August Wilson
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"August Wilson" was an American playwright whose work included a series of ten plays, The Pittsburgh Cycle, for which he received two Pulitzer Prize for Drama/Pulitzer Prizes for Drama. Each is set in a different decade, depicting the comic and tragic aspects of the African-American experience in the 20th century.

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Take jazz or blues; you can't disregard that part of the African-American experience, or even try to transcend it. They are affirmations and celebrations of the value and worth of the African-American spirit. And young people would do well to understand them as the roots of today's rap, rather than some antique to be tossed away.

The harder you try to hold onto them, the easier it is for some gal to pull them away.

Blacks in America want to forget about slavery -- the stigma, the shame. That's the wrong move. If you can't be who you are, who can you be? How can you know what to do? We have our history. We have our book, which is the blues. And we forget it all.

All you need in the world is love and laughter. That's all anybody needs. To have love in one hand and laughter in the other.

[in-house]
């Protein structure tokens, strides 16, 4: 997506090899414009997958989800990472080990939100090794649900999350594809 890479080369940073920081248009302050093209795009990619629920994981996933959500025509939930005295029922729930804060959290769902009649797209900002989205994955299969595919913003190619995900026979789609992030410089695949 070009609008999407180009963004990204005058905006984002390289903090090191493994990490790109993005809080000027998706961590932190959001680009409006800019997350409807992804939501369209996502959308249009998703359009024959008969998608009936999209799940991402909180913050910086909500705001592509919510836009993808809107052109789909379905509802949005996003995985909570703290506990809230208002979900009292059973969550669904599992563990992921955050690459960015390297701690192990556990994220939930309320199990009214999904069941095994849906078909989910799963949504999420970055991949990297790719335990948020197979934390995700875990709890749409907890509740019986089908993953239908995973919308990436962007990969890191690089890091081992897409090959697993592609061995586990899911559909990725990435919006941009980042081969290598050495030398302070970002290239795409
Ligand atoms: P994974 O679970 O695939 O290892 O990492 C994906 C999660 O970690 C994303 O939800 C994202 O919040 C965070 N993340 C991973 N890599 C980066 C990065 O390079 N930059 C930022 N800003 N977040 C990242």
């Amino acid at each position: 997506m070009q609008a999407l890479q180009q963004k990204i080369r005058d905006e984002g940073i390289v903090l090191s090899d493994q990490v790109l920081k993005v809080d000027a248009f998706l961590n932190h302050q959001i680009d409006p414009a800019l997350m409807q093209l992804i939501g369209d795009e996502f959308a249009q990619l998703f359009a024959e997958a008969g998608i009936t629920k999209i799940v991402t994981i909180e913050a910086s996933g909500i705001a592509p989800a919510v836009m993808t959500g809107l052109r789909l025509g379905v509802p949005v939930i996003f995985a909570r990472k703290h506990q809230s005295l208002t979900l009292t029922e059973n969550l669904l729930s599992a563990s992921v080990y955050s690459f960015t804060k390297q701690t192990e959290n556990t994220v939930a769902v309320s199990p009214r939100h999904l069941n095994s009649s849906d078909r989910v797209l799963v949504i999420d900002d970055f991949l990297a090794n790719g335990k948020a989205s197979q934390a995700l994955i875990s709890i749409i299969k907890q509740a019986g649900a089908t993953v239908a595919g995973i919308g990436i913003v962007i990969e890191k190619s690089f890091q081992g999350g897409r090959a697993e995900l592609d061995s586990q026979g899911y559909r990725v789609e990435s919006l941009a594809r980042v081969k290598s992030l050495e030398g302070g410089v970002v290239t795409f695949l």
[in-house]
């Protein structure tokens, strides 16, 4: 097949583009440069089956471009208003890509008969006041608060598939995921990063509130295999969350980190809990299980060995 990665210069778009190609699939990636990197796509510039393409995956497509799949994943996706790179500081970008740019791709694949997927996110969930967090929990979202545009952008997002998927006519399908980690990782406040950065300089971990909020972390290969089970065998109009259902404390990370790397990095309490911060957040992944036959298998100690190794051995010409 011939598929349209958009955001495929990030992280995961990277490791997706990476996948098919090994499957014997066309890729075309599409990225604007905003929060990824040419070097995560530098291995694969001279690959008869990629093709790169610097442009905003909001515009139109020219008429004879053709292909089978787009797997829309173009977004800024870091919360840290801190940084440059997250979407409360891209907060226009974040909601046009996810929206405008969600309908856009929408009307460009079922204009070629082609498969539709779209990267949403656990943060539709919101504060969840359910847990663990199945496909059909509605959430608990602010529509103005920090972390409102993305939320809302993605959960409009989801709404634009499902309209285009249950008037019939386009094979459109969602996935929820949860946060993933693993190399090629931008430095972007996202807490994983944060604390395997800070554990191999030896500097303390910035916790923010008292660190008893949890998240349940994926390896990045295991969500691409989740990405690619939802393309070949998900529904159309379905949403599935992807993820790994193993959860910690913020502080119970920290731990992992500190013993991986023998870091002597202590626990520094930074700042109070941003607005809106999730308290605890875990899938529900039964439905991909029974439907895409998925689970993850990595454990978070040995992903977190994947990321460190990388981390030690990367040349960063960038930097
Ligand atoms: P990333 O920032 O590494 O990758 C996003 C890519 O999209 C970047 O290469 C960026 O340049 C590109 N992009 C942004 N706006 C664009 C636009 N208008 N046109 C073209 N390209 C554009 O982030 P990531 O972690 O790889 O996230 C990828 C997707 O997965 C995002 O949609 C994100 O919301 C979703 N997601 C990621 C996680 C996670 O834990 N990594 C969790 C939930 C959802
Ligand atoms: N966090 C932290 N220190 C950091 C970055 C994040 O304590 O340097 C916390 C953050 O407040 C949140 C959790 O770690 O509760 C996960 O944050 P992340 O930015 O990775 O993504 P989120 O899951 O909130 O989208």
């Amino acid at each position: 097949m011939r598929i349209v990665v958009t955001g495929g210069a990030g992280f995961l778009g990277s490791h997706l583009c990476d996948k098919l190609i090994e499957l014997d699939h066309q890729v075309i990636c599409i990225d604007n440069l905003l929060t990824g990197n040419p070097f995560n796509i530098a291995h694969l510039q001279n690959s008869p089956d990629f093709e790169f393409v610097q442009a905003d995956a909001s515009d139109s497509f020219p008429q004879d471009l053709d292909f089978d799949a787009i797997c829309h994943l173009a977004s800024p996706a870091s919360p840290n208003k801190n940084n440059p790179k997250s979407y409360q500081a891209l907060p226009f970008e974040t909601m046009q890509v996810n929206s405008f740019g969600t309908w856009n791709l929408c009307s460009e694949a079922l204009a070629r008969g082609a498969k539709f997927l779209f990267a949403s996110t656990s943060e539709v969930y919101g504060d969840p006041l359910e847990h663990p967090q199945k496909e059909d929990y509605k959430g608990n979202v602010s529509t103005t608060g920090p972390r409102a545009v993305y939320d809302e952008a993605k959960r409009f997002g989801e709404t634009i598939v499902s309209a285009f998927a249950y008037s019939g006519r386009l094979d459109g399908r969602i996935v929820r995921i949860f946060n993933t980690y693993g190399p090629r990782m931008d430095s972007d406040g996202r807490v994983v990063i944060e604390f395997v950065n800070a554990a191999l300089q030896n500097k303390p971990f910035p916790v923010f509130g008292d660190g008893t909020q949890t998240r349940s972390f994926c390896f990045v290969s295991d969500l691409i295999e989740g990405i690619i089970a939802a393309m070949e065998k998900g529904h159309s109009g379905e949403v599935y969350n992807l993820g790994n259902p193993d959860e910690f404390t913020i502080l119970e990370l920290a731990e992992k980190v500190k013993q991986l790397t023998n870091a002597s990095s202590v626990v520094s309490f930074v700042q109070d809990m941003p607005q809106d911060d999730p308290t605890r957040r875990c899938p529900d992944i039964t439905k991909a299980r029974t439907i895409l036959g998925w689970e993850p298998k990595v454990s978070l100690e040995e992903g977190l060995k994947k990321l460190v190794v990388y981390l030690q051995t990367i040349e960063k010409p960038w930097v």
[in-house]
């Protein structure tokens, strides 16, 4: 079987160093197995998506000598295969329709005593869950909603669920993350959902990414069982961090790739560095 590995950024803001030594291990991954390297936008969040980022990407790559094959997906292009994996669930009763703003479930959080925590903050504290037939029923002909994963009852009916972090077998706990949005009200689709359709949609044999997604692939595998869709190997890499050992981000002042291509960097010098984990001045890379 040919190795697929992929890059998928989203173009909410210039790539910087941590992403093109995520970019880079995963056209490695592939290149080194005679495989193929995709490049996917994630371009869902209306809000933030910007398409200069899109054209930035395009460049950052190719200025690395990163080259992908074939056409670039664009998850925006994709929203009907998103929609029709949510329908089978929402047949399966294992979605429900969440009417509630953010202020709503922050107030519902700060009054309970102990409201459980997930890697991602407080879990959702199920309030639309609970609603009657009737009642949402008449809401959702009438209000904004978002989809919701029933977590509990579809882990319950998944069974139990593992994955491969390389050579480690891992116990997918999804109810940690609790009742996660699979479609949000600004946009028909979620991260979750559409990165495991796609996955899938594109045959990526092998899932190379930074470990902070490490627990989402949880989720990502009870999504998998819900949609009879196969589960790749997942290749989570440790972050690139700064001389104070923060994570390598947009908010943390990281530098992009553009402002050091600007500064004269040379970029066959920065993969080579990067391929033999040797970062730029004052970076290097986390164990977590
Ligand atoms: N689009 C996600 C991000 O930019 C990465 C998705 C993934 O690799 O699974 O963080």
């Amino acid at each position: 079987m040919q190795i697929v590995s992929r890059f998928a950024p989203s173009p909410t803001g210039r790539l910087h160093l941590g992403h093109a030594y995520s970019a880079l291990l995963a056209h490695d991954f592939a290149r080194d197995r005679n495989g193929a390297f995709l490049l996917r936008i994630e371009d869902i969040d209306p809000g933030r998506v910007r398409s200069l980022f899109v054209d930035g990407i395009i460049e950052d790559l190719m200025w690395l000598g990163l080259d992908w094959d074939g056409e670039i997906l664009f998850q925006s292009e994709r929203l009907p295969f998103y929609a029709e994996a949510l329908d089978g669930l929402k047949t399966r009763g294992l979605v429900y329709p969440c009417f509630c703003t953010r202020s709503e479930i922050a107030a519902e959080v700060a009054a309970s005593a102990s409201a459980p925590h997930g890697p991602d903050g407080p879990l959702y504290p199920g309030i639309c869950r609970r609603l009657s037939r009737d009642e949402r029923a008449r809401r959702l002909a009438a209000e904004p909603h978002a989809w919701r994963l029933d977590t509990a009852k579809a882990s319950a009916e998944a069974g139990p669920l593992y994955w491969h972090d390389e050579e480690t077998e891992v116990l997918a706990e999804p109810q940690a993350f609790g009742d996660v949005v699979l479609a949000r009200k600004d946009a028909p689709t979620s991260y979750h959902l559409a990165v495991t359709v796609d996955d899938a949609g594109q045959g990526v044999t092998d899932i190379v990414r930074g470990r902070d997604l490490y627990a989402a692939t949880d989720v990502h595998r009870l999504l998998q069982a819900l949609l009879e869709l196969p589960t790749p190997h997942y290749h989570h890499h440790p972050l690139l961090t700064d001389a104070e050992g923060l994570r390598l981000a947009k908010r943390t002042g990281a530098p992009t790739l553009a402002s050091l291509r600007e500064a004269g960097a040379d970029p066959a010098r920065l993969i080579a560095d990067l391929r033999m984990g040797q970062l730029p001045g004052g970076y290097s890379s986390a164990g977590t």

Style ain't nothing but keeping the same idea from beginning to end. Everybody got it.

I'm trying to take culture and put it onstage, demonstrate it is capable of sustaining you. There is no idea that can't be contained by life: Asian life, European life, certainly black life. My plays are about love, honor, duty, betrayal - things humans have written about since the beginning of time.

Jazz in itself is not struggling. That is, the music itself is not struggling... It's the attitude that's in trouble. My plays insist that we should not forget or toss away our history.

It ain't nothing to find no starting place in the world. You just start from where you find yourself.

I have to confess that I'm not a big movie person. I don't go to a lot of films. And I don't know very much about the history of stage-to-film adaptations.